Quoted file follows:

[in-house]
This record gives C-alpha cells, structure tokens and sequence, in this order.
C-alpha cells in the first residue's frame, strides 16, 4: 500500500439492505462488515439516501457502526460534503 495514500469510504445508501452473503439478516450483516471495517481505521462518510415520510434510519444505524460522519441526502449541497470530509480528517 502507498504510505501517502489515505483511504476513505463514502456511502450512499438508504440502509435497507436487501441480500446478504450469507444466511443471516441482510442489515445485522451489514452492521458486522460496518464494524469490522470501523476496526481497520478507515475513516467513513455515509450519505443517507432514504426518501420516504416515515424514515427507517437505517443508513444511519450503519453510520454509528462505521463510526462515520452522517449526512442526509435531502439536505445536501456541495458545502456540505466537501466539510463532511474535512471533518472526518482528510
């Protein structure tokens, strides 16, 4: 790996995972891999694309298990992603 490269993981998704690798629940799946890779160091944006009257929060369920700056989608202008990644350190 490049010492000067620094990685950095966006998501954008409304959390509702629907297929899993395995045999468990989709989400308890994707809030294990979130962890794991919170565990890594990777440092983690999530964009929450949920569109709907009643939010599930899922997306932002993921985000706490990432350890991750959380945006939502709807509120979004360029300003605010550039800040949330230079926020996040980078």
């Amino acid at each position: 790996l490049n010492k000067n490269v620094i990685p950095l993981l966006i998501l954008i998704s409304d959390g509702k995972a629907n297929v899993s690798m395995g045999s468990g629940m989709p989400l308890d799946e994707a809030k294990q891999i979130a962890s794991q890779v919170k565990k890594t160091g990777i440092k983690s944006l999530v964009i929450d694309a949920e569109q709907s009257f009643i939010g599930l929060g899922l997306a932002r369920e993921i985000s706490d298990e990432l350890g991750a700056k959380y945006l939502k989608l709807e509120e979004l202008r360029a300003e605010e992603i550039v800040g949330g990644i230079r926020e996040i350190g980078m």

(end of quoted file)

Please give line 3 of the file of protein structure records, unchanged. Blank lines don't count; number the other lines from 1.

C-alpha cells in the first residue's frame, strides 16, 4: 500500500439492505462488515439516501457502526460534503 495514500469510504445508501452473503439478516450483516471495517481505521462518510415520510434510519444505524460522519441526502449541497470530509480528517 502507498504510505501517502489515505483511504476513505463514502456511502450512499438508504440502509435497507436487501441480500446478504450469507444466511443471516441482510442489515445485522451489514452492521458486522460496518464494524469490522470501523476496526481497520478507515475513516467513513455515509450519505443517507432514504426518501420516504416515515424514515427507517437505517443508513444511519450503519453510520454509528462505521463510526462515520452522517449526512442526509435531502439536505445536501456541495458545502456540505466537501466539510463532511474535512471533518472526518482528510